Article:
A great update on the highly unusual, last second (literally) abort of the Ariane 5 as reported in Spaceflight Now:
The Ariane 5 rocket’s on-board computer detected an "incorrect displacement" of one of the Vulcain 2 engine actuators less than a half-second before the launcher was supposed to lift off from the launch pad, according to an anomaly summary provided to Spaceflight Now.
The flight computer detected the anomaly March 30 about 6.6 seconds into the Vulcain engine’s burn, just a fraction of a second before the solid rocket boosters would have ignited, according to Arianespace, the commercial operator of the Ariane 5.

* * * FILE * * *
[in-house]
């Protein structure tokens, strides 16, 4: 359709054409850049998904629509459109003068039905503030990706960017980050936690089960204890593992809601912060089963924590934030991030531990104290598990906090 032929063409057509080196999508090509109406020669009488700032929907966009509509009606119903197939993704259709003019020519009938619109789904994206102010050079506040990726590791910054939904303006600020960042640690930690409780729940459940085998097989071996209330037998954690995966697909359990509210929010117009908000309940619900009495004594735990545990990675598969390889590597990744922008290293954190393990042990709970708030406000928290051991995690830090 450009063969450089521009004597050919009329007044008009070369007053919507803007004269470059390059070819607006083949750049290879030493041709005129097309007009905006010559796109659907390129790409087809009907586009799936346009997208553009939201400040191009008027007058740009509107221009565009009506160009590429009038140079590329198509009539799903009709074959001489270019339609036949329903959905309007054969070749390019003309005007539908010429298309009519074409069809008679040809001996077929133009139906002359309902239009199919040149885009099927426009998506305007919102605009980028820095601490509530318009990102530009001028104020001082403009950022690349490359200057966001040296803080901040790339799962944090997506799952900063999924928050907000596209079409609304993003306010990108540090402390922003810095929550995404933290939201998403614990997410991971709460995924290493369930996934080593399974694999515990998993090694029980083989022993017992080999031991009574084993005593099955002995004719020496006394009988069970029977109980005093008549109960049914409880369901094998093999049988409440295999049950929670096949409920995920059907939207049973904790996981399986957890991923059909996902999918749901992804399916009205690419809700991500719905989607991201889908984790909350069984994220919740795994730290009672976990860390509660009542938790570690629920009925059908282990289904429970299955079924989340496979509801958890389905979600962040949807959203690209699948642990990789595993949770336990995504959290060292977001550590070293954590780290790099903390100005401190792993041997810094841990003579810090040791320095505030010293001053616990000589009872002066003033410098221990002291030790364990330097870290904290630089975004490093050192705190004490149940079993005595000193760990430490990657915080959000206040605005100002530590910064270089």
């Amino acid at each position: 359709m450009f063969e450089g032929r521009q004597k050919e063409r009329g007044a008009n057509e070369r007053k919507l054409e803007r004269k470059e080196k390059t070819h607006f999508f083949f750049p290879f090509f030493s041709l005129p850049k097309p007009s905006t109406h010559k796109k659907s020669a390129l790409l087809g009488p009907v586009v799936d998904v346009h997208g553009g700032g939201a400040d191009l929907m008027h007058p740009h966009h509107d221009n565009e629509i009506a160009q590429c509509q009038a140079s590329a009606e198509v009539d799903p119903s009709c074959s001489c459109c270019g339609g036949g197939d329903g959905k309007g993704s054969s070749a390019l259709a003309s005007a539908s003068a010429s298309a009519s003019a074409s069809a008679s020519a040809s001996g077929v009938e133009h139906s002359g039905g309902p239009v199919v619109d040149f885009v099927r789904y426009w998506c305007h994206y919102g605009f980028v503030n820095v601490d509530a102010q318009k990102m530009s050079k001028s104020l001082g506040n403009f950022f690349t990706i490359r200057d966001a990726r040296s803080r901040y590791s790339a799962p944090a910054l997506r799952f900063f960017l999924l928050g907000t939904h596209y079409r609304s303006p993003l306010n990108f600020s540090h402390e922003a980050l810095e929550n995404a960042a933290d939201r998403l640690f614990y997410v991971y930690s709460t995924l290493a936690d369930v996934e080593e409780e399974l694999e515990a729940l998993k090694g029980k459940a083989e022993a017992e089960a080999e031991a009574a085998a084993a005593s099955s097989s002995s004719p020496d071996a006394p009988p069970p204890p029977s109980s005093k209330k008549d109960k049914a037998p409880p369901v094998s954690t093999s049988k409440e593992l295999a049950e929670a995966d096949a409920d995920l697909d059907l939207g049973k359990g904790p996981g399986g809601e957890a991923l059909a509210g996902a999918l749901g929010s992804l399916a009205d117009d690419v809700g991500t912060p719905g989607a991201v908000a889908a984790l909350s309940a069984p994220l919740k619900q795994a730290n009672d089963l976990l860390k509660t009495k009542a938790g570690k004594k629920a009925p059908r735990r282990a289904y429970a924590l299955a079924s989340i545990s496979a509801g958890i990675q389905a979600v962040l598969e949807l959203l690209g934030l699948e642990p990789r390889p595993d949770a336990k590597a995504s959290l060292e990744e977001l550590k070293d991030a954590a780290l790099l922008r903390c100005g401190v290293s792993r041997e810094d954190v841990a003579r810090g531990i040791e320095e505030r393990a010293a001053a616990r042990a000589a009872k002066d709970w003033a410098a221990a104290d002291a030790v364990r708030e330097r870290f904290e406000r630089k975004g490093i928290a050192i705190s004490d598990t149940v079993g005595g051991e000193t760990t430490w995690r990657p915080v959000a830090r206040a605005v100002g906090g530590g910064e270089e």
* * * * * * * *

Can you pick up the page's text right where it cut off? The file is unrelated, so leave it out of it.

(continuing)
The solution, as might be expected, was to remove and replace a number of the actuators.
In the old days, this sort of telemetry and state-of-health would be monitored by a human being watching a strip-chart recorder on the count-down net. It’s unlikely human beings would have been able to abort a launch with less than a half second to go.
When the Ariane 5 returns to flight flies (scheduled now for Friday), the payloads will be the Yahsat 1A and Intelsat’s New Dawn.